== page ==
Invoking .Net methods that have “out” or “ref” parameters

The latest release of Essence# introduces the ability to invoke .Net methods that have “out” or “ref” parameters. This post will explain what those are, why supporting them is a technical challenge, and how to pass such parameters to .Net methods that use them.

Conceptually, there are only two ways to pass parameters to functions: By value or by reference. Although there are (usually rather old or even ancient) programming languages that pass all parameters “by reference,” most programming languages pass parameters “by value” in the default case. And some languages, such as Essence#, pass all parameters “by value.”

The following example will be used to illustrate the difference in the semantics:

var x = 3;
var y = f(x);

If the variable x is passed to the function f as a “by value” parameter, then it will be impossible for the function f to change the value of the variable x. However, if the variable x is passed to the function f as a “by reference” parameter, then the function f will be able to change the value of the variable x (although it may nevertheless refrain from doing so.)

Although there is more than one way to implement the two different ways of passing parameters, conceptually the difference is that, when arguments are passed “by value,” only the value of the argument is passed in to the function being called, whereas when arguments are passed “by reference,” the address of the argument (typically, the address of a variable) is passed in to the function being called. In the latter case, the called function may use that address to assign a new value to the variable–although it need not do so.

In fact, many languages implement “pass by value” semantics by physically passing in the address of the arguments that are passed “by value,” but nevertheless disallowing assignment to function parameters. As Peter Deutsch famously said, “you can cheat as long as you don’t get caught.” However, neither the CLR nor the DLR’s LINQ expression compiler cheat in that way: Unless a parameter is declared to require “pass by reference” semantics, arguments are passed by copying their values into the activation frame of the function being invoked.

So the problem for languages implemented on the CLR, such as Essence#, that have no syntax for specifying that parameters will be passed “by reference,” is that there’s no straightforward way to invoke the methods of CLR types that have any “pass by reference” parameters, where the intended usage is that the called method will, as part of its normal operation, assign a new value to an argument that is passed by reference.

And there’s an additional complication: Some methods that use “pass by reference” parameters will neither need nor use the initial value of the parameter, because they only set its value, and never “read” it. Conversely, others will use the initial value to compute and set a new value for the argument. And yet others may do one or the other with the same parameter, depending on the state of the receiver and the value of other parameters.

The C# language attempts to reduce the ambiguity regarding the usage model of “by reference” parameters by requiring that the method definer use different syntax to declare parameters, depending on whether the method will or will not use the initial value of a “by reference” parameter to compute and then set the argument’s new value. In the C# syntax, a parameter that is passed by reference must have one of two keywords as a prefix: out or ref.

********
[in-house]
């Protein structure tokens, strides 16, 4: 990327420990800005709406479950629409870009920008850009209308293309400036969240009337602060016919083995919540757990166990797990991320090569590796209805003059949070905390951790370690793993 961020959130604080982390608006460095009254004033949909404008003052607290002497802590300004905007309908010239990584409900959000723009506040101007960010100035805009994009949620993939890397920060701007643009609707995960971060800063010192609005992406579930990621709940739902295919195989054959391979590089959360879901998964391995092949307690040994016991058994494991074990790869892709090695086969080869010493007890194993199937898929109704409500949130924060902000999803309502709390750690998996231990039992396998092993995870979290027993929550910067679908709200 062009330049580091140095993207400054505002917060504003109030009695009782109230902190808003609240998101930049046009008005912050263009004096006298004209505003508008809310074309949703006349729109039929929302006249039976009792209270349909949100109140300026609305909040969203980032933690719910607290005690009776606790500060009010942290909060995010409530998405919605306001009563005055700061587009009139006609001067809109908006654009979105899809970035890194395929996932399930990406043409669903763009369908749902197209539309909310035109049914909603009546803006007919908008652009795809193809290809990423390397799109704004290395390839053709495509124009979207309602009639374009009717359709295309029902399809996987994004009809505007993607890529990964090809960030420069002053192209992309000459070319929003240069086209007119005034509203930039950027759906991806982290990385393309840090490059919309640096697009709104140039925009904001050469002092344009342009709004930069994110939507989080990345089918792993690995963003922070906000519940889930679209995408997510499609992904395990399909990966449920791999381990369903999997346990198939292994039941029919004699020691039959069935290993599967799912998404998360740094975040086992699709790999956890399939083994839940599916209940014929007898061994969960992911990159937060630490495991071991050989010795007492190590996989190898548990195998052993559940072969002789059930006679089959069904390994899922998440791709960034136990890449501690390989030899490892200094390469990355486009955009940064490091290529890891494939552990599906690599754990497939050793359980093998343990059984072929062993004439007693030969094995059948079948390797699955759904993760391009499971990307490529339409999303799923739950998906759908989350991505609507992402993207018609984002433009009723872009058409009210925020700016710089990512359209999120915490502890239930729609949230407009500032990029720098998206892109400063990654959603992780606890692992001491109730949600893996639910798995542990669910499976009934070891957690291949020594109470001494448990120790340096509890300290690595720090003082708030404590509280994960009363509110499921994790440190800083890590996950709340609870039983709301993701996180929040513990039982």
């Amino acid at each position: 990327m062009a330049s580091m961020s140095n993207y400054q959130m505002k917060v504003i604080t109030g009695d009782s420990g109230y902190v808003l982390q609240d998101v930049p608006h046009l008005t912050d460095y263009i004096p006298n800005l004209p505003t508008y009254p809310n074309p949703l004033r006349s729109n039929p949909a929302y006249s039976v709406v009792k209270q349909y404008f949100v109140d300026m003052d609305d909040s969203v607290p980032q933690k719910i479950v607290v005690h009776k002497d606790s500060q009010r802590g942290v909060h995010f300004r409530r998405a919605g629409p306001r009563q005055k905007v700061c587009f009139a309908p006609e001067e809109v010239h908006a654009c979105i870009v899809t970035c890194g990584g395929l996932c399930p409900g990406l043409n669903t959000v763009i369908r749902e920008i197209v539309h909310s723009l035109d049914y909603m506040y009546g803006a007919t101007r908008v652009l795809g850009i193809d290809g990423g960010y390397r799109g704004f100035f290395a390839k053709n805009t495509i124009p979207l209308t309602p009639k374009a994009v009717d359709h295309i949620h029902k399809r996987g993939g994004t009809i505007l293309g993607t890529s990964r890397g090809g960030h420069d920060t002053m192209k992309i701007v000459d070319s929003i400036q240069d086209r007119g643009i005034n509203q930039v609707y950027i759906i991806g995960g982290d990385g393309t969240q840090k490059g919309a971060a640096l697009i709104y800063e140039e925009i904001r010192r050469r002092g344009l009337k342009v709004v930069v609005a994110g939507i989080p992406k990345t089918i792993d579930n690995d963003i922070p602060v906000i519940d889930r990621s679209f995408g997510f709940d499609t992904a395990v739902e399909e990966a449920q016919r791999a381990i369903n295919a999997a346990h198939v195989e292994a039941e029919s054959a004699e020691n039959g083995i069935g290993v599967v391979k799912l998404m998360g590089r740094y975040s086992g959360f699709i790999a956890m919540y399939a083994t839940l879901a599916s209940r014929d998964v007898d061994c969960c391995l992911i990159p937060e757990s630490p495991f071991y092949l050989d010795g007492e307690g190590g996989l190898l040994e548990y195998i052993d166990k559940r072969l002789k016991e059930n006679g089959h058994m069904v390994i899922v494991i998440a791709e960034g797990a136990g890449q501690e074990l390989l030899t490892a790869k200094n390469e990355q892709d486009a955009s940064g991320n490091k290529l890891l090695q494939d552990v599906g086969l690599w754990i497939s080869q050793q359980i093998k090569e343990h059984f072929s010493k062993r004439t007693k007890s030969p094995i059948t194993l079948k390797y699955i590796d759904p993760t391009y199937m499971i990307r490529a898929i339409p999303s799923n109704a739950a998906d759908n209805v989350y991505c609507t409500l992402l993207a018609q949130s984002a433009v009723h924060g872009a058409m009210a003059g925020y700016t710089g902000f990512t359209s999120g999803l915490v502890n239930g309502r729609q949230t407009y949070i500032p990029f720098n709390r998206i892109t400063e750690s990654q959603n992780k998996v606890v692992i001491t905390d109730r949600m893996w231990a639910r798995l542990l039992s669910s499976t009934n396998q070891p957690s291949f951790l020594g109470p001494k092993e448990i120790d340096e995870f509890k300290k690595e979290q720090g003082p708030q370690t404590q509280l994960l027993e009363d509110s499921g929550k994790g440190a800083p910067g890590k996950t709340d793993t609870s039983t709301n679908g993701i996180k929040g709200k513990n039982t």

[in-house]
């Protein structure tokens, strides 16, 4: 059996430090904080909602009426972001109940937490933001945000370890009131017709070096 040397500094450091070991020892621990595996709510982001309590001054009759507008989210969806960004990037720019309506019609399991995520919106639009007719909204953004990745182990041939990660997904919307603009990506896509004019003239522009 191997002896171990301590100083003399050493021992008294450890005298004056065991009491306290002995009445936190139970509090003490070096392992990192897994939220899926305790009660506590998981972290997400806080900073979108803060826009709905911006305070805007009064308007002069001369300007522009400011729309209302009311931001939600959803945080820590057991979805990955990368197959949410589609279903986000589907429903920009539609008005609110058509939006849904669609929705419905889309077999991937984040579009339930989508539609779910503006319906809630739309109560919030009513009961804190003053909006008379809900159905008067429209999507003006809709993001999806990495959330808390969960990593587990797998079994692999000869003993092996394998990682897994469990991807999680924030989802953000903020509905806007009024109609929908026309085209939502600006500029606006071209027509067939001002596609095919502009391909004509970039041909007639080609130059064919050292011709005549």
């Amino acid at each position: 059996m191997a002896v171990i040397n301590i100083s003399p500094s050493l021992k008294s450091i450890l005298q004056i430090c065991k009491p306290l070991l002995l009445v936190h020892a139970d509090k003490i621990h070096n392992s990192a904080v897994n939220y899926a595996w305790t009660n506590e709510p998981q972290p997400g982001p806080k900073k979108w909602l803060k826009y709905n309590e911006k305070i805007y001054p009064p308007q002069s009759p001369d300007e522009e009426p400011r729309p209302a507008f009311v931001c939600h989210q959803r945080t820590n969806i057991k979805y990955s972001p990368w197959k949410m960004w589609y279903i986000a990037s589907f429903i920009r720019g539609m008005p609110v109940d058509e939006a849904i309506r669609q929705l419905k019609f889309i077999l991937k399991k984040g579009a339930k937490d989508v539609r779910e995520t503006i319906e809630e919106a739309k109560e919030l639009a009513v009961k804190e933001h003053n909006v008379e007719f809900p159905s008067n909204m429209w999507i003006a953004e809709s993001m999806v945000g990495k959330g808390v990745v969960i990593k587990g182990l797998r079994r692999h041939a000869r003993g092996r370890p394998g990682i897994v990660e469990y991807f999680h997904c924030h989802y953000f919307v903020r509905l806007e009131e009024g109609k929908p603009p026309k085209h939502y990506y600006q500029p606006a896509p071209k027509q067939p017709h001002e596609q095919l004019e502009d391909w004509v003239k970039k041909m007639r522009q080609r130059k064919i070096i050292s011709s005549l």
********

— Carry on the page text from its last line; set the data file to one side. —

The C# out keyword causes the compiler to require that the method that declares the parameter must first assign a value to the parameter before the parameter can be used–and before the method can return. That makes it impossible to use or access the initial value of the parameter. In contrast, the C# ref keyword causes the compiler to require that whoever invokes the method must first assign a value to the parameter.

But C# is not the only language used on the CLR, and the CLR itself does not enforce any constraints on the usage of “by reference” parameters. A .Net language’s compiler may do so, but such is not required by the CLR. That means there may exist .Net types that have methods that use “pass by reference” parameters that do not abide by the rules of C#.

The reflection metadata provided by the CLR does reveal, for each method parameter, whether it is a “pass by value” or a “pass by reference” parameter.  It may also reveal whether the intended usage of a “pass by reference” parameter is as a C#-style out parameter. But compilers are not required to provide that particular piece of metadata. The parameter may be used as an out parameter even if the reflection metadata makes no such claim. The only information provided by the reflection metadata that must be accurate is whether or not the parameter requires that its corresponding argument be passed “by value” or “by reference.”

So for now, Essence# deals with .Net method parameters that require that arguments must be passed by reference in one of two ways:

If the actual argument at runtime is anything other than a block or delegate, the dynamic binding subsystem will create and initialize a new variable that will be passed as the argument. Unless the reflection metadata claims that the parameter is an “out” parameter, the variable will be initialized to have the same value as the argument specified by the invoking code. The method will then be invoked with that new variable as the argument corresponding to the “by reference” parameter. When the method completes, the value of the created variable that was passed in as the actual argument will be assigned to the expression that represents the originally-specified argument. That assignment may cause an exception, and it may fail to update the original variable. I’m researching improvements, perhaps using the DLR’s Meta Object Protocol.